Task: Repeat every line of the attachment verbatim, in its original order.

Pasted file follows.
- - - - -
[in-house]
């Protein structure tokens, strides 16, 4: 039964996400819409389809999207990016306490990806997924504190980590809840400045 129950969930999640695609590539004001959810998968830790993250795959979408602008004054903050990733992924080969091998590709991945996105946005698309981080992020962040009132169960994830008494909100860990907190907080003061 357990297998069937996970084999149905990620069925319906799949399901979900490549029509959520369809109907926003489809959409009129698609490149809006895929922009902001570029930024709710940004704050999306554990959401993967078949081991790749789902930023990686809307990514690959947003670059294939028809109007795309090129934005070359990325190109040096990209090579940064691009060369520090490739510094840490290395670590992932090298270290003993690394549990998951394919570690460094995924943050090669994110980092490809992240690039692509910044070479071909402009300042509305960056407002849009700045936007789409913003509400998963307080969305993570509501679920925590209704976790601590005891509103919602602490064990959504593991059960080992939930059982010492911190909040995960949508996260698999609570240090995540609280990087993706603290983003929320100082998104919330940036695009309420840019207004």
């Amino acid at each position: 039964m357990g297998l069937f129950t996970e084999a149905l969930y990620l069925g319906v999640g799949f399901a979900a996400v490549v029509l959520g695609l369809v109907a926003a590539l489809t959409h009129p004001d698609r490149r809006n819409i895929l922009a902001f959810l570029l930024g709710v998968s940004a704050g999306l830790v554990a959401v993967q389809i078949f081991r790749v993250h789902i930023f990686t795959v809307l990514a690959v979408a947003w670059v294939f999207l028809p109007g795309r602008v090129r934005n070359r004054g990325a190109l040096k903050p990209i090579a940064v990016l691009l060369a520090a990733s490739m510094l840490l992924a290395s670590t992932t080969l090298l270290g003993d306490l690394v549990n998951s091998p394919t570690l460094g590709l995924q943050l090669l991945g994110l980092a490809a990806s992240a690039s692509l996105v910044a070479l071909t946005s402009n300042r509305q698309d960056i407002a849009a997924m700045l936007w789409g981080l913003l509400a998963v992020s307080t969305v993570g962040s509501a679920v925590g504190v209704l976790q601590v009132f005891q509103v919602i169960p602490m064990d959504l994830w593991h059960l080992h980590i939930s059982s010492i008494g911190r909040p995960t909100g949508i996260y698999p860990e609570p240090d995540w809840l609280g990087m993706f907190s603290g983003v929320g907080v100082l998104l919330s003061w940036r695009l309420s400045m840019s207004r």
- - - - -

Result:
[in-house]
């Protein structure tokens, strides 16, 4: 039964996400819409389809999207990016306490990806997924504190980590809840400045 129950969930999640695609590539004001959810998968830790993250795959979408602008004054903050990733992924080969091998590709991945996105946005698309981080992020962040009132169960994830008494909100860990907190907080003061 357990297998069937996970084999149905990620069925319906799949399901979900490549029509959520369809109907926003489809959409009129698609490149809006895929922009902001570029930024709710940004704050999306554990959401993967078949081991790749789902930023990686809307990514690959947003670059294939028809109007795309090129934005070359990325190109040096990209090579940064691009060369520090490739510094840490290395670590992932090298270290003993690394549990998951394919570690460094995924943050090669994110980092490809992240690039692509910044070479071909402009300042509305960056407002849009700045936007789409913003509400998963307080969305993570509501679920925590209704976790601590005891509103919602602490064990959504593991059960080992939930059982010492911190909040995960949508996260698999609570240090995540609280990087993706603290983003929320100082998104919330940036695009309420840019207004």
């Amino acid at each position: 039964m357990g297998l069937f129950t996970e084999a149905l969930y990620l069925g319906v999640g799949f399901a979900a996400v490549v029509l959520g695609l369809v109907a926003a590539l489809t959409h009129p004001d698609r490149r809006n819409i895929l922009a902001f959810l570029l930024g709710v998968s940004a704050g999306l830790v554990a959401v993967q389809i078949f081991r790749v993250h789902i930023f990686t795959v809307l990514a690959v979408a947003w670059v294939f999207l028809p109007g795309r602008v090129r934005n070359r004054g990325a190109l040096k903050p990209i090579a940064v990016l691009l060369a520090a990733s490739m510094l840490l992924a290395s670590t992932t080969l090298l270290g003993d306490l690394v549990n998951s091998p394919t570690l460094g590709l995924q943050l090669l991945g994110l980092a490809a990806s992240a690039s692509l996105v910044a070479l071909t946005s402009n300042r509305q698309d960056i407002a849009a997924m700045l936007w789409g981080l913003l509400a998963v992020s307080t969305v993570g962040s509501a679920v925590g504190v209704l976790q601590v009132f005891q509103v919602i169960p602490m064990d959504l994830w593991h059960l080992h980590i939930s059982s010492i008494g911190r909040p995960t909100g949508i996260y698999p860990e609570p240090d995540w809840l609280g990087m993706f907190s603290g983003v929320g907080v100082l998104l919330s003061w940036r695009l309420s400045m840019s207004r």